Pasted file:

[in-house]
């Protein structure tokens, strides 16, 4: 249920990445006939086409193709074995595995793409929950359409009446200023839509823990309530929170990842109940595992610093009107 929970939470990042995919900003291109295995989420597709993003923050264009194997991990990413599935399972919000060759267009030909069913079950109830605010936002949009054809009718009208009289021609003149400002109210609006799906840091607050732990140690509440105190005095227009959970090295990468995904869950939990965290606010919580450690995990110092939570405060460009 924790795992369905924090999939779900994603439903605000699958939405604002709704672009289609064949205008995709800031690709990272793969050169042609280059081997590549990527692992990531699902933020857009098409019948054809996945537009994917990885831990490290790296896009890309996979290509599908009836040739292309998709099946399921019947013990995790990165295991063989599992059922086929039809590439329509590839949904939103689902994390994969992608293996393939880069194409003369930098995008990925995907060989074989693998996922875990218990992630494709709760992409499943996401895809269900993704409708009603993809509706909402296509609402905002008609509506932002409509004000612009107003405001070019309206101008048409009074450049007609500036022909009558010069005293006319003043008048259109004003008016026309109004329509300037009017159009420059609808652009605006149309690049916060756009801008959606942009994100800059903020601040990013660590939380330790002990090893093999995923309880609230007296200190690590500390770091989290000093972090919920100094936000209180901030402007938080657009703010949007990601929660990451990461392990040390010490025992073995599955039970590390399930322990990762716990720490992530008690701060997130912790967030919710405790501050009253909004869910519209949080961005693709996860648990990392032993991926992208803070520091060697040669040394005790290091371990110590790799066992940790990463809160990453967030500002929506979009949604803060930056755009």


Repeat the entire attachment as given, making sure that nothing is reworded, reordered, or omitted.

[in-house]
């Protein structure tokens, strides 16, 4: 249920990445006939086409193709074995595995793409929950359409009446200023839509823990309530929170990842109940595992610093009107 929970939470990042995919900003291109295995989420597709993003923050264009194997991990990413599935399972919000060759267009030909069913079950109830605010936002949009054809009718009208009289021609003149400002109210609006799906840091607050732990140690509440105190005095227009959970090295990468995904869950939990965290606010919580450690995990110092939570405060460009 924790795992369905924090999939779900994603439903605000699958939405604002709704672009289609064949205008995709800031690709990272793969050169042609280059081997590549990527692992990531699902933020857009098409019948054809996945537009994917990885831990490290790296896009890309996979290509599908009836040739292309998709099946399921019947013990995790990165295991063989599992059922086929039809590439329509590839949904939103689902994390994969992608293996393939880069194409003369930098995008990925995907060989074989693998996922875990218990992630494709709760992409499943996401895809269900993704409708009603993809509706909402296509609402905002008609509506932002409509004000612009107003405001070019309206101008048409009074450049007609500036022909009558010069005293006319003043008048259109004003008016026309109004329509300037009017159009420059609808652009605006149309690049916060756009801008959606942009994100800059903020601040990013660590939380330790002990090893093999995923309880609230007296200190690590500390770091989290000093972090919920100094936000209180901030402007938080657009703010949007990601929660990451990461392990040390010490025992073995599955039970590390399930322990990762716990720490992530008690701060997130912790967030919710405790501050009253909004869910519209949080961005693709996860648990990392032993991926992208803070520091060697040669040394005790290091371990110590790799066992940790990463809160990453967030500002929506979009949604803060930056755009």